This post is related to creating a installer of windows form or WPF application that you have created & now need to install it on other PCs with .NET framework. I hope you will understand it. This post can answer Solution of How to make a setup installer? how to Deploy C# application with .Net 4.0 , How to create a setup on install Shield to install two programs. How to Add .Net Framework 4.0 into setup project. How to run my project(windows forms) c# in a different computer. How can I make a program work on different computers independent of .NET Framework? C# , how to Deploy C# application on any computer?
Creating Setup & Deployment in Visual Studio
1. Windows installer:
|create new project>other project type> setup and deployment> visual studio installer|
Types of Installers & Which one to choose from above picture?
Web Setup Project
Merge module project
Customizing an installer:
|Customizing an installer|
|File System Editor, Registry Editor, File Types Editor, User Interface Editor, Custom Actions Editor, and Launch Conditions Editor|
File system editor;
User interface editor;
|User Interface Editor|
Custom actions editor;
|Custom Actions Editor|
File Types editor;
Launch conditions editor;
|File Search Properties|
|Registry Search & Component Search from MSDN|
To make your application run in any version of .NET framework, right click on Requirement on Target Machine and then click Add .NET Framework Launch Condition, in properties window change Version to Any. There are editors available in setup project in visual studio.
Choosing prerequisites to install:
Sometimes your application may depend on components that must be available in target computer before the installation can take place. If one of those dependent components is not available, an error message will be raised and installation will be aborted!
You can make your user fill happy without a list of error messages, by including some prerequisites to be installed if not available in target computer.
To choose which one to be included in your package, right click on your deployment project and select properties, in the Property Pages dialogue box, expand the Configuration Properties node, and then select the Build property page. Click the prerequisite button and make sure that the Create setup program to install prerequisite components box is checked. Then select the prerequisites that you want to install from the Choose which prerequisites to install list.
|Adding Pre Requisites to Setup Installer|
Here you can select example the .NET framework version and windows installer version and other prerequisites from the dialog box.
Down the dialogue there is specify the install location for prerequisite, and three radio buttons are available:
|Details of Prerequisites|
This capability to automatically detect the existence of components during installation and install a predetermined set of prerequisites is referred to as bootstrapping and the component that performs it is called the generic bootstrapper which uses bootstrapper packages to install the prerequisite components on the target computer.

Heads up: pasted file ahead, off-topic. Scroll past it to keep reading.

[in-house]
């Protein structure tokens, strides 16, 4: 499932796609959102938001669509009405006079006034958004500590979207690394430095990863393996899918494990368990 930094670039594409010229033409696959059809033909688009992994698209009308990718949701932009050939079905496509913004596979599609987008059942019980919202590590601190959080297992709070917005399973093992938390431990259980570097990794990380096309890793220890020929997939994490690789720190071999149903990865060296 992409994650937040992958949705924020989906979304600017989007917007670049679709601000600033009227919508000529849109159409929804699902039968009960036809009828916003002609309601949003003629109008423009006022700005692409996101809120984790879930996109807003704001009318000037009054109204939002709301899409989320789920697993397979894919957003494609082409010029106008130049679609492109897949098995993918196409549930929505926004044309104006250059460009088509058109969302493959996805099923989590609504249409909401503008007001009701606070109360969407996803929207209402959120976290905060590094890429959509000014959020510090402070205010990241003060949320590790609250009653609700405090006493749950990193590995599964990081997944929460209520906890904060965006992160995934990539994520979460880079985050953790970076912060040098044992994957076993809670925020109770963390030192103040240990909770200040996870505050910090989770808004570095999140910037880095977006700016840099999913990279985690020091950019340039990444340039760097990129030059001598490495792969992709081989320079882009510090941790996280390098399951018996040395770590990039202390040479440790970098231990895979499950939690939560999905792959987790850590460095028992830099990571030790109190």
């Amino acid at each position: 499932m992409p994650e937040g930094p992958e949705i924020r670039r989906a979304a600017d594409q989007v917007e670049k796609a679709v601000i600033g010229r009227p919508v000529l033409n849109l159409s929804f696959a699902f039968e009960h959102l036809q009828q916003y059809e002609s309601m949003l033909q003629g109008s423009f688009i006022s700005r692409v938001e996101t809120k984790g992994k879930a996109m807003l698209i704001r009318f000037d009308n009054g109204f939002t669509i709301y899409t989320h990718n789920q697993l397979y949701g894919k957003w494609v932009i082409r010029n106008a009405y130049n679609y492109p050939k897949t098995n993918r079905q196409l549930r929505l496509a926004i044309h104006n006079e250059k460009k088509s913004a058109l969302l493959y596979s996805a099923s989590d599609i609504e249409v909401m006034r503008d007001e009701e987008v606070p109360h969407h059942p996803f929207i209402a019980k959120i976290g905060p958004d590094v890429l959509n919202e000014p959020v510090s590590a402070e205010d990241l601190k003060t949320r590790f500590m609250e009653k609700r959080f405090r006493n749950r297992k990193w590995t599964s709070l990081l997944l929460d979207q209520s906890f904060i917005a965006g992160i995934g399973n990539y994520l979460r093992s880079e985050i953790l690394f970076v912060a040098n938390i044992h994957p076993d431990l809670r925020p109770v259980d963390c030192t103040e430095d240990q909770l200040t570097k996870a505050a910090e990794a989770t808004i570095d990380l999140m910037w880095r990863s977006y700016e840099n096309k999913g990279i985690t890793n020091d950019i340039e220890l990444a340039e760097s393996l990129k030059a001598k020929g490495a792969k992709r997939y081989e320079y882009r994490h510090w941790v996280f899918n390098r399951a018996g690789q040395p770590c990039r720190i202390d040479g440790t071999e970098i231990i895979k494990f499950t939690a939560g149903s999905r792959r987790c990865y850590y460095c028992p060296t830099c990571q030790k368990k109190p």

The default location of the bootstrapper packages is stored in the registry key HKEY_LOCAL_MACHINESoftwareMicrosoftGenericBootstrapper4.0Path. Changing this path will change the location in which the Prerequisites Dialog Box looks for bootstrapper packages.
Creating installer for 64 bit platform:
The deployment tools in Visual Studio allow you to create installers for 64-bit applications and components. The TargetPlatform Property of a deployment project determines whether an installer will target a 32-bit or a specific 64-bit platform. The target platforms are x86 for 32-bit platforms, x64 for computers supporting the AMD64 and EM64T instruction sets, and Itanium for the 64-bit Itanium processor.
In general, 32- and 64-bit Microsoft Installer (MSI) packages are treated in the same way except for how Windows Installer treats folder variables such as Program Files and System Folder, and how it writes components into the registry or GAC. To create a 64 bit installer select your setup project and in the properties window change TargetPlatform to either Itanium for an Intel Itanium 64-bit platform, or x64 for any other 64-bit platform (such as AMD64 and EM64T instruction sets).
|Creating Installer for 64 Bit Windows OS|
Security in windows installer:
Windows Installer can use digital signatures to detect and correct corrupted resources. In Windows XP, Windows Installer is integrated with Software Restriction Policy to restrict both administrators and non-administrators from running program files based on the path, URL zone, hash, or publisher criteria.
Also you can sign an assembly which gives an application a unique identity that other software can use to identify and refer explicitly to it (process also called strong-name signing). A strong name consists of its simple text name, version number, culture information (if provided), plus a public/private key pair. This information is stored in a key file; this can be a Personal Information Exchange (PFX) file or a certificate from the current user’s Windows certificate store.
To sign an assembly, right click on project and click properties, from the project form click the signing tab and then select the sign the assembly. From a Choose a strong name key file drop-down list, select either<new…> if you want a new key file or <browse…> for an existing file. For new file enter a name and password in the Create strong Name key.
|Security in Setup Installer – Creating Strong Name Key|
Now rebuild your application and then a setup project to get a .msi file ready for installation.
2. ClickOnce technology:
To make a ClickOnce application available to users, you must publish it to a Web server, file share, or removable media. You can publish the application by using the Publish Wizard; additional properties related to publishing are available on the Publish page of the Project Designer.
|Publishing using ClickOnce for Setup Creating|
Publish properties can be set using the Publish Wizard but only a few of the properties are available in it, all other properties are set to their default values. Now let’s look at the properties that can be changed in this Publish page: